Whether you simply want to protect your joints against possible future damage due to high activity levels or a genetic risk, or if you already have arthritis or some form of joint damage, optimising your nutritional status specific to joint health may be beneficial for you. The following nutritional advice is everything you need to regulate inflammation, and to ensure adequate nutrient supply to support healthy synovial fluid, cartilage, collagen, bone density and other joint tissues.

Fish oil rich in omega-3 EPA

Fish_146938 - web img

OIly fish is rich in anti-inflammatory omega-3 EPA – try to incorporate two portions into your diet each week, or take a pure EPA supplement

As arthritis is an inflammatory condition and as inflammation is also involved in joint damage, the key in reducing symptoms of joint discomfort is to first reduce this inflammatory response. Keeping inflammation under control will enable joint damage to be kept to a minimum, and will allow the body’s natural healing process to function properly.

Omega-3 EPA is the active ingredient found in fish oil which supports anti-inflammatory processes in the body. Eating oily fish is therefore one of the top nutritional tips for reducing inflammation in your joints. Not only is fish consumption much lower than the recommended levels, the dose of omega-3 EPA acquired from eating fish may not be optimal, as toxin levels in fish (e.g. methyl mercury, PCBs and dioxins) means we are unable to safely eat large enough quantities. To ramp up your anti-inflammatory EPA levels, high dose EPA can be taken from concentrated fatty acid supplements. Standard fish oil contains only 18% of the active ingredient EPA, whereas fish oil supplements can concentrate the EPA to up to 90%, allowing a high dose of EPA to have a powerful beneficial effect on pain and inflammation in joints.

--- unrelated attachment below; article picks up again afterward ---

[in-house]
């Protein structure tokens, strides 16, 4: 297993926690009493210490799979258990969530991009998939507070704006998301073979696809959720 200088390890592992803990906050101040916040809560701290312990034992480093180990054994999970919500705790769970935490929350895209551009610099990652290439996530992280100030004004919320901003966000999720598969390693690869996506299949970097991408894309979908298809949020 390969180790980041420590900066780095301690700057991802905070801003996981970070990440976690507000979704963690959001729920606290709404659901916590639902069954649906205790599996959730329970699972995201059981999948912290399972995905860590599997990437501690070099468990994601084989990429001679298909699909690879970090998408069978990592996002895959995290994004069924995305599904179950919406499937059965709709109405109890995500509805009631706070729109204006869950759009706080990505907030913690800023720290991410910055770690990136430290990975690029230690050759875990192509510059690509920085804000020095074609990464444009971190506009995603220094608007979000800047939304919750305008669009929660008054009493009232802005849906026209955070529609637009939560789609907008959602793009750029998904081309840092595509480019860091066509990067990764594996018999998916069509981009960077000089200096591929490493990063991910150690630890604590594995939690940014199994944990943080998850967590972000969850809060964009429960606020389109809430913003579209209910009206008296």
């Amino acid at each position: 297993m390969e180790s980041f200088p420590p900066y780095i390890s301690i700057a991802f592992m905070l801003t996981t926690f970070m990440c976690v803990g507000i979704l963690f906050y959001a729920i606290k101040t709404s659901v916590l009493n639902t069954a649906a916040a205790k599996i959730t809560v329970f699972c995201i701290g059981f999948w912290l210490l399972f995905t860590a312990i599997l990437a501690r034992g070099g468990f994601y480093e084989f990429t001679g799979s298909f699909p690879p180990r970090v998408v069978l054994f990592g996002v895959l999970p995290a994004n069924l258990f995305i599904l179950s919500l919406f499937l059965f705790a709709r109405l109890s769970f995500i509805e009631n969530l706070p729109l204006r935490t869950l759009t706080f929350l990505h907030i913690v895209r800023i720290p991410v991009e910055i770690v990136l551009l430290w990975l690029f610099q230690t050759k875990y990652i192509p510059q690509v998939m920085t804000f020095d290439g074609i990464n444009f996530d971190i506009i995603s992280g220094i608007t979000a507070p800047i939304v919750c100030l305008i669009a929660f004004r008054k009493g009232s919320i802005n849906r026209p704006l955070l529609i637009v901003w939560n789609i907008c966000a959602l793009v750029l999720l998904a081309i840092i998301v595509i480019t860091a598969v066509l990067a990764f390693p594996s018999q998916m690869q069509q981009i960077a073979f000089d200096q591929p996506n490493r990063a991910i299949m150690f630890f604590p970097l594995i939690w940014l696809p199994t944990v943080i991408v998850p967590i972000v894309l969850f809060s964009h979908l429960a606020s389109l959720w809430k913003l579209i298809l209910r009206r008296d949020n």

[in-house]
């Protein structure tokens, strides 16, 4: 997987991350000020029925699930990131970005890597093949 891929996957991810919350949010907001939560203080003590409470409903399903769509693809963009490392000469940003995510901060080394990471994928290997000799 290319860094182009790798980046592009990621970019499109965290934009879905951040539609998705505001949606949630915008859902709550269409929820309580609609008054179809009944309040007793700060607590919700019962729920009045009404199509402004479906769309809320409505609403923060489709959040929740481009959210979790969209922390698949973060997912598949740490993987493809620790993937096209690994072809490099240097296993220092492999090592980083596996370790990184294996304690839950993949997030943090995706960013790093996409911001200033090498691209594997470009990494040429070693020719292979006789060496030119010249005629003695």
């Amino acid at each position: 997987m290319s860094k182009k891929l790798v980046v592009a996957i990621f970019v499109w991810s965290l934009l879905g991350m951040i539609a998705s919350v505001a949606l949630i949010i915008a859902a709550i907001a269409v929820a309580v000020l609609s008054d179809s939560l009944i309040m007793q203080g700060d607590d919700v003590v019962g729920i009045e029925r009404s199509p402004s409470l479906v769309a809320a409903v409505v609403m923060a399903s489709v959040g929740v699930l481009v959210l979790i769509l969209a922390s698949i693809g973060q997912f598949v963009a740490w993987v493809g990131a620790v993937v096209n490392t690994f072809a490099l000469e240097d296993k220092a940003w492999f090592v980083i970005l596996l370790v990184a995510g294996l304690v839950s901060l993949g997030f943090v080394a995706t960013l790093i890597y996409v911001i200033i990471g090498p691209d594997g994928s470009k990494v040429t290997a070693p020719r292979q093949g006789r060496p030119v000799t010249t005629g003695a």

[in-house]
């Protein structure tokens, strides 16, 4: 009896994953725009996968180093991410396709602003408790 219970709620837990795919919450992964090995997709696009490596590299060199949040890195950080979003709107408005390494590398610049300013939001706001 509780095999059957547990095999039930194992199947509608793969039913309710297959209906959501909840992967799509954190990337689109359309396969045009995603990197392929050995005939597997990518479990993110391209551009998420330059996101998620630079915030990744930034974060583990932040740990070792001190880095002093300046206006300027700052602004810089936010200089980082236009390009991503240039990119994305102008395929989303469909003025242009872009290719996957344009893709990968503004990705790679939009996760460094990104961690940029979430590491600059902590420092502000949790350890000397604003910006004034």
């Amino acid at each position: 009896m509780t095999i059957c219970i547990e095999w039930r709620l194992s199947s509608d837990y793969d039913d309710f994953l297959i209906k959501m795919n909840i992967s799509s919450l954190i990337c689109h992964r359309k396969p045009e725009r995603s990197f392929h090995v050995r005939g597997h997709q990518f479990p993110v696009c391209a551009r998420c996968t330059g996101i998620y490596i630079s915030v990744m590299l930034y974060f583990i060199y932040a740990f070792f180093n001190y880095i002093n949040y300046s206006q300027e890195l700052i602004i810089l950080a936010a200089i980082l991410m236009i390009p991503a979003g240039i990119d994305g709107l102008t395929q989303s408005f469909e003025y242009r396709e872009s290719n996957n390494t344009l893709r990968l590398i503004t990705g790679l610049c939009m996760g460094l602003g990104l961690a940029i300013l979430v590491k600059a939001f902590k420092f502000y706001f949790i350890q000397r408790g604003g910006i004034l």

EPA is able to reduce inflammation by converting into hormone-like substances called prostaglandins which hinder inflammatory effects. The opposite effect is produced when consuming omega-6 arachidonic acid (AA) (mostly found in grain fed meats), therefore some omega-6 fats can actually increase inflammation in the body. EPA from fish displaces AA in the cell membranes, therefore supplementing with EPA can also help to reduce your inflammatory fatty acids, explaining why the anti-inflammatory effects of omega-3 EPA are so powerful. Interestingly, there is one type of omega-6 fatty acid called GLA (gamma linolenic acid) which, alongside EPA, actually enhances the anti-inflammatory effects. Omega-6 GLA is found in evening primrose oil, therefore a supplement combining concentrated omega-3 EPA from fish oil and omega-6 GLA from evening primrose oil is the most effective way of controlling the body’s inflammatory response.

Omegaflex® supplements are specifically developed for joint support and contain a perfect blend of glucosamine hydrochloride with 70% concentration omega-3 EPA derived from wild sustainably caught anchovies, combined with omega-6 GLA from organic cold-pressed evening primrose oil. This unprocessed evening primrose oil offers additional benefits by providing triterpenes – naturally occurring potent antioxidants.

Glucosamine – how it works

Back to the important topic of glucosamine: this should always be included in a joint supplement, especially for anyone doing regular impact training, or for anyone with arthritis.

Glucosamine is a natural substance made in the body, and makes up compounds called proteoglycans and glycosaminoglycans. Cartilage is made up of these compounds, therefore they are required to cover and protect bones in the joints, providing lubrication and shock absorption. Glucosamine also prevents deterioration of joints and supports other joint structures including tendons, ligaments and discs.

Glucosamine intake therefore may offer protection as we age, as glucosamine production is reduced with age, and needs are also increased during high levels of activity. Supplementing with glucosamine has been shown in review studies to reduce pain, improve mobility and preserve joint integrity.